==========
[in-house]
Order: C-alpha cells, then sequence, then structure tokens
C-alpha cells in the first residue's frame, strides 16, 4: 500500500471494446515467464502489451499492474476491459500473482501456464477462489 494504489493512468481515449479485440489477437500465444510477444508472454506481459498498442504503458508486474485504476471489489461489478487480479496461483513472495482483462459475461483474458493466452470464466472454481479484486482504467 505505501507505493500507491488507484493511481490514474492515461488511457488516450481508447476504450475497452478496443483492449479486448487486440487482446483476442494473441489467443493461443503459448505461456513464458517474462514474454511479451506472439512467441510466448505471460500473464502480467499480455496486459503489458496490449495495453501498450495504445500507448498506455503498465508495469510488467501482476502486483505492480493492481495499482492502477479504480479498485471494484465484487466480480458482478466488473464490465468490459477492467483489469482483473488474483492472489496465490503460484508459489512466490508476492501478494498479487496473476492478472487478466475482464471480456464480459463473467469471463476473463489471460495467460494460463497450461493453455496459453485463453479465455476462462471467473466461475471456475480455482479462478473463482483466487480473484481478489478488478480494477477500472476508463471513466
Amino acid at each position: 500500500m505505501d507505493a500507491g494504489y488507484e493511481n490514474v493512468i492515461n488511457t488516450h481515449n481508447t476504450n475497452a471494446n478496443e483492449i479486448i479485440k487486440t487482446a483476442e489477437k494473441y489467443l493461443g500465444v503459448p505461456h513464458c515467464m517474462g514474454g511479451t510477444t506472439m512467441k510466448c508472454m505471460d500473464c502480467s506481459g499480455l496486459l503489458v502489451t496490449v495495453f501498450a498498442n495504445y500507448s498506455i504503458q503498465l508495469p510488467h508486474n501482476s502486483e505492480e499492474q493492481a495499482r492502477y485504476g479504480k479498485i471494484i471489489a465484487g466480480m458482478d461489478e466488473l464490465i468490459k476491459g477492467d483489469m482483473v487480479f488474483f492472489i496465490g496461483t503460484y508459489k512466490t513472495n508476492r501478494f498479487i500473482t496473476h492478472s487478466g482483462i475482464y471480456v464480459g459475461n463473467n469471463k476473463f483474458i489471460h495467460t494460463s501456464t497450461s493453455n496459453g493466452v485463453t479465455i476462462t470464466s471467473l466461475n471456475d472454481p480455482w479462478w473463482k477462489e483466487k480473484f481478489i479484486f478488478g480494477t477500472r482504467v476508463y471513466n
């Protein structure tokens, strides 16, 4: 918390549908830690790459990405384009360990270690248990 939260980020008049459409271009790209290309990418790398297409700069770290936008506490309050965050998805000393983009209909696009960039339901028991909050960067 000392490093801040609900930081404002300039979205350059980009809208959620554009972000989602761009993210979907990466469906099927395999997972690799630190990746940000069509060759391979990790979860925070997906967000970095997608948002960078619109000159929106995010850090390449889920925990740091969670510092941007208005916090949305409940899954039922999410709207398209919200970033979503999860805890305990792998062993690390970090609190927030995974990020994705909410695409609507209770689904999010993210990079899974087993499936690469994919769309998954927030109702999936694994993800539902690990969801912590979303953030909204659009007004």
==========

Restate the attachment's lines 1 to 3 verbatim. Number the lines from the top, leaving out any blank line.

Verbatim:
[in-house]
Order: C-alpha cells, then sequence, then structure tokens
C-alpha cells in the first residue's frame, strides 16, 4: 500500500471494446515467464502489451499492474476491459500473482501456464477462489 494504489493512468481515449479485440489477437500465444510477444508472454506481459498498442504503458508486474485504476471489489461489478487480479496461483513472495482483462459475461483474458493466452470464466472454481479484486482504467 505505501507505493500507491488507484493511481490514474492515461488511457488516450481508447476504450475497452478496443483492449479486448487486440487482446483476442494473441489467443493461443503459448505461456513464458517474462514474454511479451506472439512467441510466448505471460500473464502480467499480455496486459503489458496490449495495453501498450495504445500507448498506455503498465508495469510488467501482476502486483505492480493492481495499482492502477479504480479498485471494484465484487466480480458482478466488473464490465468490459477492467483489469482483473488474483492472489496465490503460484508459489512466490508476492501478494498479487496473476492478472487478466475482464471480456464480459463473467469471463476473463489471460495467460494460463497450461493453455496459453485463453479465455476462462471467473466461475471456475480455482479462478473463482483466487480473484481478489478488478480494477477500472476508463471513466